I had the opportunity to sit down with Sean Addie, Director of Correctional Education at the Department of Education (DoED) during this transitional month in Washington, D.C. On the eve of a new administration with all the focus on education reform, I was curious to know how we are planning to support the often forgotten incarcerated members of society? How are we shaping education inside prison systems to prepare for reentry into post-prison life?
Addie remarked on 2 grant programs that are running simultaneously: One, the Improved Reentry Education Program (IRE) for adults and two, the Juvenile Justice Reentry Education Program for juveniles. Both programs concentrate on helping grantees implement their training throughout the U.S. and are equally focused on both correctional and reentry education. According to Addie, education needs inside prisons are unique considering the varying levels of learning mixed with special needs.
Reentry Education is interested in improving individuals lives post-release and is focused on training that will secure employment and lessen the chance of committing a new crime. When it comes to deciding which types of technologies to use for training, Addie sites security concerns that are particular to prison systems. Facility safety is always the number one factor of those running correctional institutions, so technologies that communicate with the outside world can pose a difficulty. It’s the wardens that run the show, and they are interested in successful technologies that help inmate idleness but most of all, remain safe.
Successful certification programs such as the Vocational Village, in Michigan, show that inmates are beginning to get a leg up on preparedness with current trade skills that help secure employment. Addie warns, however, that certification needs to avoid being prison specific, as it can have the reverse effect of acting as a scarlet letter rather than being beneficial to employment.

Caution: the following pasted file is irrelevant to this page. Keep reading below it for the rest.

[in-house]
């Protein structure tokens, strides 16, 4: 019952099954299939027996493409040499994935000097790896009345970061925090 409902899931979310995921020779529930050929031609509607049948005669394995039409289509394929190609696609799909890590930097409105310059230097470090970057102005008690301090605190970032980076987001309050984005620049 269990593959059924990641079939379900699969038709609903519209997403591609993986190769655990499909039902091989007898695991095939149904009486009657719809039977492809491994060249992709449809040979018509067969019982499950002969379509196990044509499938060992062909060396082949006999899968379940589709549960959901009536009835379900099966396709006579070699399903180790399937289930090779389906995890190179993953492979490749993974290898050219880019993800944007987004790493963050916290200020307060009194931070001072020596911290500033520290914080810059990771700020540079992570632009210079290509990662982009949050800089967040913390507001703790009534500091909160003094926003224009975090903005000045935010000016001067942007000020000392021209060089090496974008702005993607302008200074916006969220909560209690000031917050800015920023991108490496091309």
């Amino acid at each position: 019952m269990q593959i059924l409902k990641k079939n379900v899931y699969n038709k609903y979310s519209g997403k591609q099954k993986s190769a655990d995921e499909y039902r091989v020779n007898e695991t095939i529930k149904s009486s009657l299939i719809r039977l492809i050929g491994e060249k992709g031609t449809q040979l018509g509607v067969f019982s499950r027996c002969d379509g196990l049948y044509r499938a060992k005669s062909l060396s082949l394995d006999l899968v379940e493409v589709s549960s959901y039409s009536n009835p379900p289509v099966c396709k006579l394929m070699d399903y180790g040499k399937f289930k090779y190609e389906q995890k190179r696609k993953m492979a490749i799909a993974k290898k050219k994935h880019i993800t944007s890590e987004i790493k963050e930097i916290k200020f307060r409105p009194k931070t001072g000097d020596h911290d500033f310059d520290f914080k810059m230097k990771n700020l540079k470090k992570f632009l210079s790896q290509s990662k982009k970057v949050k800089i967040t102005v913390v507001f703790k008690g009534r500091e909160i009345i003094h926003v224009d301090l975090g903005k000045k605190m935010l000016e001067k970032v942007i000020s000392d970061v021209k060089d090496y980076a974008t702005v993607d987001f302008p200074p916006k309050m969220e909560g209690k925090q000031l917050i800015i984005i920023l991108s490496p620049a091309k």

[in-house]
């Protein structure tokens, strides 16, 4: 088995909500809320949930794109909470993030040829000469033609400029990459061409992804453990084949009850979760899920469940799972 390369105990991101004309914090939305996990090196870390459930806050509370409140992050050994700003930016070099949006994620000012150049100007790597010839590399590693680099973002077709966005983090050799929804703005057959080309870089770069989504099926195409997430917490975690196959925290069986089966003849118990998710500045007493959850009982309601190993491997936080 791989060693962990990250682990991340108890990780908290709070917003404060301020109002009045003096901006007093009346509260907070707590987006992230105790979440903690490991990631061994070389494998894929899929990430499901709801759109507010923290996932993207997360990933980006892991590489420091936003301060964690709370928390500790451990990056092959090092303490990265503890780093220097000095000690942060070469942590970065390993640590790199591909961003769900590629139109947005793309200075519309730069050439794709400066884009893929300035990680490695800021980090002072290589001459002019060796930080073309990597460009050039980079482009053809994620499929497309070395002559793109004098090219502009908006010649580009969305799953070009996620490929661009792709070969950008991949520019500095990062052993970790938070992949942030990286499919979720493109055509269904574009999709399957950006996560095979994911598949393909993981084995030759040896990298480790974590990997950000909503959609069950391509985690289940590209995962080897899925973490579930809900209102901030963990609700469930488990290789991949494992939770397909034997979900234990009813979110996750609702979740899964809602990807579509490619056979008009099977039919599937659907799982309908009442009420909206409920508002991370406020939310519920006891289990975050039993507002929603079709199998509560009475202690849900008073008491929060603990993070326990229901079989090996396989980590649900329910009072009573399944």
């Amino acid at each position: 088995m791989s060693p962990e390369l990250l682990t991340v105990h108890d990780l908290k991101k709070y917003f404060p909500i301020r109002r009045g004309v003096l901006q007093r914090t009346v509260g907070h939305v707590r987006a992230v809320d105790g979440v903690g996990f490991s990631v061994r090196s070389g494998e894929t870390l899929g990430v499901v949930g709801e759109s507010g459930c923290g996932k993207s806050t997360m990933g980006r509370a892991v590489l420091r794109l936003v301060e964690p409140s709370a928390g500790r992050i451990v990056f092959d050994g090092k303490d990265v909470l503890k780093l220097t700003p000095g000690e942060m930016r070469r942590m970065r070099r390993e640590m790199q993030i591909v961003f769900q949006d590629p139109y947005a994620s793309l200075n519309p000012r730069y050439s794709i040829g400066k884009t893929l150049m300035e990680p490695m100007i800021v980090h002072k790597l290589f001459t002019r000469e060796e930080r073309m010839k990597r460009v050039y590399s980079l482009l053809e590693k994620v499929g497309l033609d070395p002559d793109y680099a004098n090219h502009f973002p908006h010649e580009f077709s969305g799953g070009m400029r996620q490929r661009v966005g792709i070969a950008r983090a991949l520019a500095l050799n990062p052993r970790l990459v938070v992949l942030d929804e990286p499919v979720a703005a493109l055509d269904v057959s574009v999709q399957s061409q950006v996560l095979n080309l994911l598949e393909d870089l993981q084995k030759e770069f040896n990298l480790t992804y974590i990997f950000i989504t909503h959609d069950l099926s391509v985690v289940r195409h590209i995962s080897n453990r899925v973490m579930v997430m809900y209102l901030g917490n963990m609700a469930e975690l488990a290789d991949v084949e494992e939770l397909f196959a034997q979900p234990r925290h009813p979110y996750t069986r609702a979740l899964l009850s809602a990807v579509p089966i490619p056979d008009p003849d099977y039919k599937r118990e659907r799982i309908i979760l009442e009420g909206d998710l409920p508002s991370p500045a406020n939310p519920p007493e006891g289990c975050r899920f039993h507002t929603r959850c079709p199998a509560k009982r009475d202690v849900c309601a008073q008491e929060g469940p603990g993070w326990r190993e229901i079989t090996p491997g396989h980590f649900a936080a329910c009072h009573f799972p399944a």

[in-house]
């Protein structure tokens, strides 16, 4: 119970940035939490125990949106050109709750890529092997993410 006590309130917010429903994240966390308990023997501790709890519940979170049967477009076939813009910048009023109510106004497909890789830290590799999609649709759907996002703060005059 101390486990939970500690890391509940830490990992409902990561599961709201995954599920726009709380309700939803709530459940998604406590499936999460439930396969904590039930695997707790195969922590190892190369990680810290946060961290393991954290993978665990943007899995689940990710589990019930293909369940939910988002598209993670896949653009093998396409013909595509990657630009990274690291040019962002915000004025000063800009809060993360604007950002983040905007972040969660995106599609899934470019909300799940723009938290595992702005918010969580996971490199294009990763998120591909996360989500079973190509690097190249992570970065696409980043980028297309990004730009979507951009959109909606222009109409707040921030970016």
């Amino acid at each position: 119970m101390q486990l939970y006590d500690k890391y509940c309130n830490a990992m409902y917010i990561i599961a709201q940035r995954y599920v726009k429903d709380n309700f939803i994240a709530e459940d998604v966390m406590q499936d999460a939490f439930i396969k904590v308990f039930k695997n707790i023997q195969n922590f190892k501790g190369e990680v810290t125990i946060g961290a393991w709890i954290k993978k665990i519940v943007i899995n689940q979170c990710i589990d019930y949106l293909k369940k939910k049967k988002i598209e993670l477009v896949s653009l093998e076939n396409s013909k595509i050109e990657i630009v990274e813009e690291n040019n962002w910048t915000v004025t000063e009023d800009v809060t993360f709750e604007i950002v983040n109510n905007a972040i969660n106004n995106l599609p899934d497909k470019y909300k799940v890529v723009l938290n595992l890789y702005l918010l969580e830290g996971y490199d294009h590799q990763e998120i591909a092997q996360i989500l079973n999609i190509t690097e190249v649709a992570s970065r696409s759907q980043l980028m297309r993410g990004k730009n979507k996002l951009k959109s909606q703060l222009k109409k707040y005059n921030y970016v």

It’s interesting how the difficulties facing the incarcerated are summed up best in the letters Addie receives on a regular basis. Inmates enthusiastically write to Addie requesting information about available training programs, but their poor writing and language skills highlight their greatest deterrent – basic education.
About Sean Addie
Sean Addie is the Director of Correctional Education for the Department of Education in the Office of Career, Technical, and Adult Education in the U.S. Department of Education (OCTAE). His work includes sitting on the Federal Interagency Reentry Council, administering adult and juvenile reentry education grant programs, and coordinating intra-agency efforts pertaining to correctional and reentry education.
He was previously employed at the Vera Institute of Justice in New York City, where he worked with the states of North Carolina and Michigan on the Pathways from Prison to Postsecondary Education Project, a five-year initiative to expand access to higher education to inmates and those recently released. Sean also provided technical assistance through the Bureau of Justice Assistance-funded Expanding Access to Postsecondary Education project, designed to increase the participation of incarcerated individuals in high-quality postsecondary educational programs during and after prison. Additional responsibilities at Vera included leading the Safe Alternatives to Segregation Initiative with the Nebraska Department of Correctional Services and assisting the city of Durham, North Carolina with the Byrne Criminal Justice Innovation Program promoting community engagement and crime reduction.
Prior to joining Vera, Sean worked at a national juvenile justice policy and research organization on several Department of Justice-funded projects examining juvenile court data, policy, and practice. He also worked on the MacArthur Foundation’s Models for Change Initiative in Illinois, Louisiana, and Pennsylvania. Sean earned his bachelor’s degree in history from Washington and Jefferson College and holds a J.D. from the University of Pittsburgh School of Law. He is licensed to practice law in the states of New York and Pennsylvania.
More information available at OCTAE